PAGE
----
September 19th - September 28th

Lately, because of recent developments via the Guggenheim, there is much talk in the art world and beyond about the ethics of using living things in an artwork. 

As someone who does often photograph living animals for my work, this is something that is always on my mind, and more so in the last couple days. I photograph these creatures because I am interested in them, find them beautiful and ultimately value their presence on this incredible space rock we live on -- as such, I certainly do not want to contribute to any suffering. 

Previously, I had a roughly formed informal code of ethics of how to manage the use of these animals, however, due to the recent conversations, I spent yesterday going through my process and looking for any opportunities to do better. 

I decided that the best way forward was to compare how I was typically working with these creatures against the guidelines of the Animal Welfare Act, and make any changes immediately if need be. 

For my purposes, I did not exclude any animal, in any particular way, as the AWA does, in fact, exclude certain animals from its protection. I also decided to include the exclusions, that are not federally mandated but would be required to receive federal funding. 

I am happy to report that my previous practice was well within the guidelines of Animal Welfare Act. 

The only point that I can, and should, do better is being more transparent about my policies so that I can be held accountable. 

As far as I can tell, I don't qualify for any licensing or mandated regulations, but as of today, I do have a dedicated page on my website sharing my policy and code of ethics for review. 

While I am proud that my previous practice is indeed humane, I do want to finish this post up by acknowledging that my approach is a work in progress, and I intend to continue to do more research and make improvements as I learn.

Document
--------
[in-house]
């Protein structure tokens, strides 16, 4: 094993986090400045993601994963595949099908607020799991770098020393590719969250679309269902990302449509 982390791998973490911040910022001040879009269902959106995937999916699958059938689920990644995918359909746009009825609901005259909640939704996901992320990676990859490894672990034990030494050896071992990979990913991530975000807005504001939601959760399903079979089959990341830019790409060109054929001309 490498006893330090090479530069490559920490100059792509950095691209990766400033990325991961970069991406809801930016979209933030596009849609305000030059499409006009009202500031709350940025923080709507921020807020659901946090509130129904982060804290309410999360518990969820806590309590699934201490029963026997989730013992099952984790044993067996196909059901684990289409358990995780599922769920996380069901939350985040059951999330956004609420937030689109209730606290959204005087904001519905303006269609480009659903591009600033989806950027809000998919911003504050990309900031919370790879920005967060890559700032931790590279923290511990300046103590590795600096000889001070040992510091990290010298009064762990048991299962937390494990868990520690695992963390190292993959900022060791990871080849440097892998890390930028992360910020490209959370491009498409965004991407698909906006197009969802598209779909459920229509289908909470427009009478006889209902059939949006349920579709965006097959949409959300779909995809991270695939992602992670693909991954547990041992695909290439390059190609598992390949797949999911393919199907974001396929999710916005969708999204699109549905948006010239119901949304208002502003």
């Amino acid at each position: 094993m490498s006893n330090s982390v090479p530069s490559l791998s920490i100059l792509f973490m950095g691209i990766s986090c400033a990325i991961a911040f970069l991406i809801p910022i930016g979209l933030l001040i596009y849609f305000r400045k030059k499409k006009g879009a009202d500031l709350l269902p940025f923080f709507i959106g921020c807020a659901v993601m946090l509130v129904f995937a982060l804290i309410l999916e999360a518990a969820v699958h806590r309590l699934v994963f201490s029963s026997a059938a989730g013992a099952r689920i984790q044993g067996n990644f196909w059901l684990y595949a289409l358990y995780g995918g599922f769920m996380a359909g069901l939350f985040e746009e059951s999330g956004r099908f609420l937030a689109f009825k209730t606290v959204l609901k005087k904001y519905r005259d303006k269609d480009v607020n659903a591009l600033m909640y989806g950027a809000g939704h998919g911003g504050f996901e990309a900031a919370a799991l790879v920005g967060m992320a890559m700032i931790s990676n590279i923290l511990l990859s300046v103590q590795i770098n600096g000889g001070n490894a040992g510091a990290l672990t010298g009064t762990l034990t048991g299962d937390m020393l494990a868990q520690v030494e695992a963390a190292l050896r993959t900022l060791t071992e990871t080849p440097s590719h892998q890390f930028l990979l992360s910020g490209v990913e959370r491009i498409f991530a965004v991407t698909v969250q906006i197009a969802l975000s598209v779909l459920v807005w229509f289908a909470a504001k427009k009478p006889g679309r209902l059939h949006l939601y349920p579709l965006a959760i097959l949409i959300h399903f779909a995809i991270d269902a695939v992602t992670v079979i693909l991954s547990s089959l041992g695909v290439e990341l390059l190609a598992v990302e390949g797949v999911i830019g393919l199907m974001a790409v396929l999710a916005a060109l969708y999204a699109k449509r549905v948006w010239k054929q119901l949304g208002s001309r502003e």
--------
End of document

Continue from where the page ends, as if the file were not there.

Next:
Phew, that was a doozy. Thank you for sticking with me with such a heavy topic. I'm one of the lucky humans who wakes up every day to make art, and I'm thankful that so many of you appreciate what I do. 

I invite you to check out my Code of Ethics and share your thoughts below. (I know I won't make everyone happy, and that's ok, I want to hear from you either way.)  

Meggan Joy

August 6th - September 18th

So, if you are keeping track, the last 30 or so days did not go how I intended. My 15 images in 30 days challenge got to about five images before the wheels* started to fall apart.

I'm not as surprised or disappointed as I probably should be. I had a lot of external stressors, including getting very ill.

However, I did get all of my 15 images started, meaning they are still works in progress, emphasis on progress. 

Which was my goal all along, to streamline my process, to get faster, to get organized. Put some pressure on to see where I did well and where I could do better. I made progress on all of those intentions. So I'm counting it as a victory. 

I also filled a sketchbook full of ideas, ideas that are just waiting to come together.